We experience life as a rich tapestry of sensory events that unfold across space and time. In order to interact with and adapt to our ever-changing world, it is essential that we learn and remember individual details of a given sensory event, as well as associations within and between events. Yet declines in learning and memory, especially for associations, are a hallmark feature of aging, even in older adults without dementia. And it’s not just about aging. Across the lifespan, some adults have worse memory than their peers.
The Laboratory of Aging and Neurocognitive Imaging (LANI lab) seeks to advance our understanding of these age-related differences in the way we acquire and retrieve information by (1) identifying the neural substrates of various forms of learning and memory and (2) examining the extent to which these neural substrates differ in adults across the lifespan.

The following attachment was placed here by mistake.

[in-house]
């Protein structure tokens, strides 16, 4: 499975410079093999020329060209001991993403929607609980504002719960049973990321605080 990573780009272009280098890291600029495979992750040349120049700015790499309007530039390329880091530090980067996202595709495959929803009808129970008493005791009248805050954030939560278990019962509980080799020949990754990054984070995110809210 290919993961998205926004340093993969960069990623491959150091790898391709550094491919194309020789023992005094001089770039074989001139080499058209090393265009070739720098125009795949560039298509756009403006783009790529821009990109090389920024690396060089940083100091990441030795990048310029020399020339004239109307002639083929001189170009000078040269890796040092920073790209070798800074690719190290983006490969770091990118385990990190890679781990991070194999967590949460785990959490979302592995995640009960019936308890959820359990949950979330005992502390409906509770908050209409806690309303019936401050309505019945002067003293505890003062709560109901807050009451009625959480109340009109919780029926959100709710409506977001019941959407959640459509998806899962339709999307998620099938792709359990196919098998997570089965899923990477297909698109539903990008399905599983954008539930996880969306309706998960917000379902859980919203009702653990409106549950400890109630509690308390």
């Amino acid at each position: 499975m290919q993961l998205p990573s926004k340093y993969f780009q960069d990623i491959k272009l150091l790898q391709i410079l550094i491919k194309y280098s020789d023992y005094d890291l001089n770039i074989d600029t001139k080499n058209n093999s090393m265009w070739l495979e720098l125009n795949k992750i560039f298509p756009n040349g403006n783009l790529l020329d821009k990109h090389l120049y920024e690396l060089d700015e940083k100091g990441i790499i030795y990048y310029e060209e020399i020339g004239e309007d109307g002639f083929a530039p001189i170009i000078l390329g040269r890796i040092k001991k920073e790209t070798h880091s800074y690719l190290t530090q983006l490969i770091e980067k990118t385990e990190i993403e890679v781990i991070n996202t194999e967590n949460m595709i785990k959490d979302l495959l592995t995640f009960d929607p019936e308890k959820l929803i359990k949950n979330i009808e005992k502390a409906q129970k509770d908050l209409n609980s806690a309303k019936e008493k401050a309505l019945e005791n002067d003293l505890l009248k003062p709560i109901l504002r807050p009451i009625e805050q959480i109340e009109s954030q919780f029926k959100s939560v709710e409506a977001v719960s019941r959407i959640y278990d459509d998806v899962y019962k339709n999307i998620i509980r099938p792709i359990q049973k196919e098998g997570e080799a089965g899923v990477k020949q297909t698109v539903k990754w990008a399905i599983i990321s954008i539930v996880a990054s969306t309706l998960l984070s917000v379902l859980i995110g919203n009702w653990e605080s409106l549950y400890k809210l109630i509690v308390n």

We employ a combination of traditional and advanced structural and functional neuroimaging techniques, including ultra-high resolution and multi-compartment diffusion imaging, quantitative susceptibility mapping, and univariate and multivariate functional MRI. We focus on cognitively normal younger (18-30 years), older (65-89 years), and oldest-old (90+ years) adults, with the broader goal of identifying cognitive and neural markers of mild cognitive impairment (MCI) and Alzheimer’s Disease.